Libya’s former Interim Prime Minister Mahmoud Jibril has died from coronavirus, his party the Alliance of National Forces said.
Jibril, 68, died Sunday in a Cairo hospital where he had been quarantined since March 26, the Alliance of National Forces said in a statement.
Jibril had been an adviser in Muammar Gaddafi’s government, before heading the UN-backed National Transitional Council (NTC) government as Interim Prime Minister for a little over seven months in 2011.
In Libya unrest continues, as today artillery blasts shook Libya’s capital Tripoli as fighting rages even as the country confirmed 18 cases of the COVID-19 and one death.
The new coronavirus cases were in the northwestern city of Misrata, held by the Government of National Accord (GNA) led by Fayez al-Sarraj, the National Center for Disease Control said.
The two rival governments continue to fight to take control of the country with a health system that has been on its knees for nearly a decade amid the chaos that followed the overthrow of Muammar Gaddafi’s regime in 2011.
At first, it seems that many in Libya thought they were safe from the pandemic that has spread throughout the world. Moayed al-Missaoui, an academic, told Agence France-Presse, “We’re sheltered from the virus in Libya, whose capital is under siege and where land and air links are closed.”
The reality is that the two armed camps – Sarraj’s GNA and Field Marshal Marshal Khalifa Haftar’s Libyan National Army (LNA) – continue their military operations against each other. This has led to concerns about the risks for civilians who find themselves trapped amid the clashes, as well as for migrants held in detention centers, some of which are located near combat zones.
Libya’s healthcare system has been in constant decline since 2011. The 2019 Global Health Security Index ranks the country at 185 out of 195 for its ability to respond to the spread of an epidemic.
Because, “too many hospitals and clinics have been damaged during the fighting,” the International Committee of the Red Cross has pointed out, the disruption of supply chains due to the conflict, and the lack of medicine and medical equipment are making healthcare provision difficult – and not just in isolated parts of the country.
In addition, Elizabeth Hoff, head of mission for the World Health Organization in Libya, in a message to Reuters said, “This is a health system that was close to collapse before you get the coronavirus.”
According to Hanan Salah, senior Libya researcher at Human Rights Watch, “If the COVID-19 pandemic spreads in Libya, the country’s health care system won’t be able to cope with large numbers of patients, Libya’s preparations need to include plans to protect and care for everyone, including vulnerable populations like those in custody or displaced person shelters.”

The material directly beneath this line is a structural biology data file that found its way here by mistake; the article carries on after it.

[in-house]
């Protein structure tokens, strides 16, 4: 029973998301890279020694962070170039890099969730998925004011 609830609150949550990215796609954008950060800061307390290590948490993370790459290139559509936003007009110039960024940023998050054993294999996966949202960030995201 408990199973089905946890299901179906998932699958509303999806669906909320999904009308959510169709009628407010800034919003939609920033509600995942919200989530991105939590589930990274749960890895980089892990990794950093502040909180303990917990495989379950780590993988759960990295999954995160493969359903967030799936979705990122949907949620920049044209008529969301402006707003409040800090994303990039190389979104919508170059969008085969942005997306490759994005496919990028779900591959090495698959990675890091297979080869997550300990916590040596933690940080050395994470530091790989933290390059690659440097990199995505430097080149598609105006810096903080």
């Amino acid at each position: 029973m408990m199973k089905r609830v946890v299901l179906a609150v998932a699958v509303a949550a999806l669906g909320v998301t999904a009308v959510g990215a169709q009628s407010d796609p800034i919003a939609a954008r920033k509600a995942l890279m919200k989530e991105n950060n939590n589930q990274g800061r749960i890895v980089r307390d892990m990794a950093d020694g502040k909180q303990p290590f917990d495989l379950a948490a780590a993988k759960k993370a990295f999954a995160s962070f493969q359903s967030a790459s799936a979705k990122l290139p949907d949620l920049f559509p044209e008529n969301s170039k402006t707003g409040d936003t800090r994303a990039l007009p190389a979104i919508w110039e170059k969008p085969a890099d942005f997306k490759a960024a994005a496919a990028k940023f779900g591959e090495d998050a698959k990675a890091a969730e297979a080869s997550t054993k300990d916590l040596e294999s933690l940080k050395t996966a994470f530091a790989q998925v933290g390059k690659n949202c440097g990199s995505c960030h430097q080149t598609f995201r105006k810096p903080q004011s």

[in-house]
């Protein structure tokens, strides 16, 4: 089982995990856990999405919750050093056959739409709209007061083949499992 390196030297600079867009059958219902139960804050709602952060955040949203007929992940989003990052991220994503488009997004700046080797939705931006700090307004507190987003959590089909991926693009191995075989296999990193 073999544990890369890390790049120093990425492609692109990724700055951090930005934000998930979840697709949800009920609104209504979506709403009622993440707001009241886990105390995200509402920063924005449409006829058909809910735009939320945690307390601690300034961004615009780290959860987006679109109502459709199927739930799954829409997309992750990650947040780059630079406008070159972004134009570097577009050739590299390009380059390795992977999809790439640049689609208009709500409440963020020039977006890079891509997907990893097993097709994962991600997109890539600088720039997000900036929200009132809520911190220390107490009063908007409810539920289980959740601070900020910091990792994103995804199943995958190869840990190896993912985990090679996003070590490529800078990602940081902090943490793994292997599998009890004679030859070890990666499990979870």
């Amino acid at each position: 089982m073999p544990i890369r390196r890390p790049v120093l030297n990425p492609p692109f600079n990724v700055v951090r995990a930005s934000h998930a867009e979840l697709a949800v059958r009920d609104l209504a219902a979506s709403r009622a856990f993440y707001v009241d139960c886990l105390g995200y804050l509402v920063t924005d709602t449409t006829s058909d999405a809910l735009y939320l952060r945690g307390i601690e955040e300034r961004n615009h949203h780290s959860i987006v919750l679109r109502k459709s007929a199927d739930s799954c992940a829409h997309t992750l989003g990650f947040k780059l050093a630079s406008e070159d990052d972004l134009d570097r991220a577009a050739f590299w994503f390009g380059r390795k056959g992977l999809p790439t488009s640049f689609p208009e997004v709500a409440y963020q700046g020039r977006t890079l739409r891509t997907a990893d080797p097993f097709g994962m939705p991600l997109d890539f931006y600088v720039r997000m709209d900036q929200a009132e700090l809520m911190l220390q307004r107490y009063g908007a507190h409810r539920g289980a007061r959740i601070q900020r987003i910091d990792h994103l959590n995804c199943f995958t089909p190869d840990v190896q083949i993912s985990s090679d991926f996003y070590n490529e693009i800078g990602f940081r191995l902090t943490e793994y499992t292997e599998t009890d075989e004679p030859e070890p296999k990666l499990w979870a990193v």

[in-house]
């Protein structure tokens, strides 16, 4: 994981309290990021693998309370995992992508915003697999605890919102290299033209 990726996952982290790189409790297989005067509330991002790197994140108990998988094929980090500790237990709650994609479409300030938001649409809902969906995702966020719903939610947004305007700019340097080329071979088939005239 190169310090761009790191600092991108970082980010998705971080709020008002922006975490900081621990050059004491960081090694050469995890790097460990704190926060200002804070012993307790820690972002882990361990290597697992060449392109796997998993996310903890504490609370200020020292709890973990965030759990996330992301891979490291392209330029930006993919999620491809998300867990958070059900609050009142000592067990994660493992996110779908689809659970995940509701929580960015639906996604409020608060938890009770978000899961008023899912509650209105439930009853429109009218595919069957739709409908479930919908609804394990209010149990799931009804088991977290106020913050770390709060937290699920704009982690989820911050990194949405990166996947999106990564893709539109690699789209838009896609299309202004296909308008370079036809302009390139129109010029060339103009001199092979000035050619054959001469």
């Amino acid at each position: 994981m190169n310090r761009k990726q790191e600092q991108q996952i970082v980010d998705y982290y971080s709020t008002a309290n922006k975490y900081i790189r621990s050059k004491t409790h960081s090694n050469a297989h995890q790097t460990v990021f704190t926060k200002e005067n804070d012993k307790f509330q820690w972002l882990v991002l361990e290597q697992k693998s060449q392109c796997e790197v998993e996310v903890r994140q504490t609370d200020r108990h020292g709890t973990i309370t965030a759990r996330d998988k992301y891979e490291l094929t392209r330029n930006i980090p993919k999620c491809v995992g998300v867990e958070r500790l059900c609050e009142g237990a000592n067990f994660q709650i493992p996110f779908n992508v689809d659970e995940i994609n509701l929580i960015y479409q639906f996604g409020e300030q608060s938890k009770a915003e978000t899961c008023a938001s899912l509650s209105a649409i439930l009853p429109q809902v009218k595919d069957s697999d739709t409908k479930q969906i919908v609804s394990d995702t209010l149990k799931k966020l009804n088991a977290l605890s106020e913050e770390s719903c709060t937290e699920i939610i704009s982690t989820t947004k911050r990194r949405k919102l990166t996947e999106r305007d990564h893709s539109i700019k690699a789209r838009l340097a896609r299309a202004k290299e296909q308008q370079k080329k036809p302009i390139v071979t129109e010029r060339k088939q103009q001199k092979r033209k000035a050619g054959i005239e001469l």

As such, the authorities should reduce the number of people in detention by releasing people unjustly or arbitrarily detained, they should also consider releasing children, low-level, and nonviolent offenders, and people who have served most of their term. The detainees most at risk such as older people, people with disabilities that put them at greater risk of infection, and people with pre-existing conditions should also be given alternatives to detention.
In a quick response on March 28, the Justice Ministry of the Government of National Accord (GNA), one of two competing authorities in Libya, issued a decision to release 466 inmates from prisons in Tripoli, the list is to include pretrial detainees as well as detainees who meet the rules for conditional release.
On March 24 the UN Mission in Libya has called for a “humanitarian pause” in the armed conflict to allow authorities to respond to the pandemic, and in particular, women, and children, persons with disabilities, migrants and refugees.”
The conflict in Tripoli has killed hundreds of civilians and displaced more than 150,000, some of whom live in crowded and unsanitary shelters, unable to return to their homes. The International Organization for Migration estimated that as of December 2019, a total of 355,672 people remained internally displaced in Libya.
The two governments need to prepare to prevent or contain the spread of COVID-19 in detention centers and shelters for displaced people and to isolate people with COVID-19 symptoms or testing positive for the infection, as well as all close contacts.
At the end we need anyone getting sick while in custody should be given medical care, also the detention centers must implement strict social distancing to prevent transmission. In addition, allowing six feet of separation among detainees and staff, the staff and inmate population should have access to appropriate hygiene training and supplies and to testing for the virus this is one of their rights. Measures to prevent the spread of infectious diseases in places of confinement should be based on the latest international guidance and not be punitive.